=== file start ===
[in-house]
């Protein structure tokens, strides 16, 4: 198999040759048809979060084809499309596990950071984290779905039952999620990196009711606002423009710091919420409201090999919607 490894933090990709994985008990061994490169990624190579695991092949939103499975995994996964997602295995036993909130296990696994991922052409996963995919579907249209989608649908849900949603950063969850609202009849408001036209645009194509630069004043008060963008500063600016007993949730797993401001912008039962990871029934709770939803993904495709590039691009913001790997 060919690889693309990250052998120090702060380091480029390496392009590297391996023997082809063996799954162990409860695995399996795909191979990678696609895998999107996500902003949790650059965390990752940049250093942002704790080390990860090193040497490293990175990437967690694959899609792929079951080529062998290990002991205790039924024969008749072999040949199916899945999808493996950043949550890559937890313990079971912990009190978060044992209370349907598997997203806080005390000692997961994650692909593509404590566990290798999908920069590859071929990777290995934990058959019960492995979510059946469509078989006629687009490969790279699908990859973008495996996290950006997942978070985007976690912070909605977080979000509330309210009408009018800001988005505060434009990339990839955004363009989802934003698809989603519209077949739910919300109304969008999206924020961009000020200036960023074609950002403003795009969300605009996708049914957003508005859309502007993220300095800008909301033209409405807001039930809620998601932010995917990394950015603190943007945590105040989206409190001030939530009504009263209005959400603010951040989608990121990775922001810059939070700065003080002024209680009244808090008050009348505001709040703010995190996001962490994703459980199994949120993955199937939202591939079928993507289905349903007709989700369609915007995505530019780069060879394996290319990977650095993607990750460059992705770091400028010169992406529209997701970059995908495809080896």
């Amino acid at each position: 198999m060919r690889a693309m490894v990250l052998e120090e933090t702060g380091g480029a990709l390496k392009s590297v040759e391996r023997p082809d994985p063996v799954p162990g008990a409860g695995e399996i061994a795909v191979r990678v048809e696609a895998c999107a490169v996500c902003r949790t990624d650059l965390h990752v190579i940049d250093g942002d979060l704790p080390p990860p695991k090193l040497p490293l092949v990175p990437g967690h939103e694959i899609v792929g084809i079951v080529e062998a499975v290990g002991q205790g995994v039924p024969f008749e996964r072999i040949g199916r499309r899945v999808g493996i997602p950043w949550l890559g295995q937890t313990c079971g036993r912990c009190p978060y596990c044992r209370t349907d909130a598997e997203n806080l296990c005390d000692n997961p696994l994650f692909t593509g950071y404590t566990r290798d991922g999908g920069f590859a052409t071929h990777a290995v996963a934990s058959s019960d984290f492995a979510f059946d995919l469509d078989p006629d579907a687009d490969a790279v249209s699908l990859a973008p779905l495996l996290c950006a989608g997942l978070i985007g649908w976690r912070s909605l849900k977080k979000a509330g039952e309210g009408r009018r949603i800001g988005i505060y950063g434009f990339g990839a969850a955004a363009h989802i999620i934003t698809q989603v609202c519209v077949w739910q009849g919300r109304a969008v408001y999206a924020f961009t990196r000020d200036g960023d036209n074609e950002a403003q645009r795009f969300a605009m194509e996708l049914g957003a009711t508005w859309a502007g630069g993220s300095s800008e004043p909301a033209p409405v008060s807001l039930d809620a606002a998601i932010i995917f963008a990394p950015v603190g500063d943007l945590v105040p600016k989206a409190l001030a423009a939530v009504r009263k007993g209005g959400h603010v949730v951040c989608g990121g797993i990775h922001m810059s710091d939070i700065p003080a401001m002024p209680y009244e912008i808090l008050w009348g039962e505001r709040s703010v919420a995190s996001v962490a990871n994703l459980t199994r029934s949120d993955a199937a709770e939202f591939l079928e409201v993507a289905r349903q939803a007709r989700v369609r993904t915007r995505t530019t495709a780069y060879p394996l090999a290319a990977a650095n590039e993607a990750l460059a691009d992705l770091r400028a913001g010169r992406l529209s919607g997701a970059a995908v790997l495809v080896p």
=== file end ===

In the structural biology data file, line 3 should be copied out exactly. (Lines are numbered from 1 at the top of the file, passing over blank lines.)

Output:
């Amino acid at each position: 198999m060919r690889a693309m490894v990250l052998e120090e933090t702060g380091g480029a990709l390496k392009s590297v040759e391996r023997p082809d994985p063996v799954p162990g008990a409860g695995e399996i061994a795909v191979r990678v048809e696609a895998c999107a490169v996500c902003r949790t990624d650059l965390h990752v190579i940049d250093g942002d979060l704790p080390p990860p695991k090193l040497p490293l092949v990175p990437g967690h939103e694959i899609v792929g084809i079951v080529e062998a499975v290990g002991q205790g995994v039924p024969f008749e996964r072999i040949g199916r499309r899945v999808g493996i997602p950043w949550l890559g295995q937890t313990c079971g036993r912990c009190p978060y596990c044992r209370t349907d909130a598997e997203n806080l296990c005390d000692n997961p696994l994650f692909t593509g950071y404590t566990r290798d991922g999908g920069f590859a052409t071929h990777a290995v996963a934990s058959s019960d984290f492995a979510f059946d995919l469509d078989p006629d579907a687009d490969a790279v249209s699908l990859a973008p779905l495996l996290c950006a989608g997942l978070i985007g649908w976690r912070s909605l849900k977080k979000a509330g039952e309210g009408r009018r949603i800001g988005i505060y950063g434009f990339g990839a969850a955004a363009h989802i999620i934003t698809q989603v609202c519209v077949w739910q009849g919300r109304a969008v408001y999206a924020f961009t990196r000020d200036g960023d036209n074609e950002a403003q645009r795009f969300a605009m194509e996708l049914g957003a009711t508005w859309a502007g630069g993220s300095s800008e004043p909301a033209p409405v008060s807001l039930d809620a606002a998601i932010i995917f963008a990394p950015v603190g500063d943007l945590v105040p600016k989206a409190l001030a423009a939530v009504r009263k007993g209005g959400h603010v949730v951040c989608g990121g797993i990775h922001m810059s710091d939070i700065p003080a401001m002024p209680y009244e912008i808090l008050w009348g039962e505001r709040s703010v919420a995190s996001v962490a990871n994703l459980t199994r029934s949120d993955a199937a709770e939202f591939l079928e409201v993507a289905r349903q939803a007709r989700v369609r993904t915007r995505t530019t495709a780069y060879p394996l090999a290319a990977a650095n590039e993607a990750l460059a691009d992705l770091r400028a913001g010169r992406l529209s919607g997701a970059a995908v790997l495809v080896p």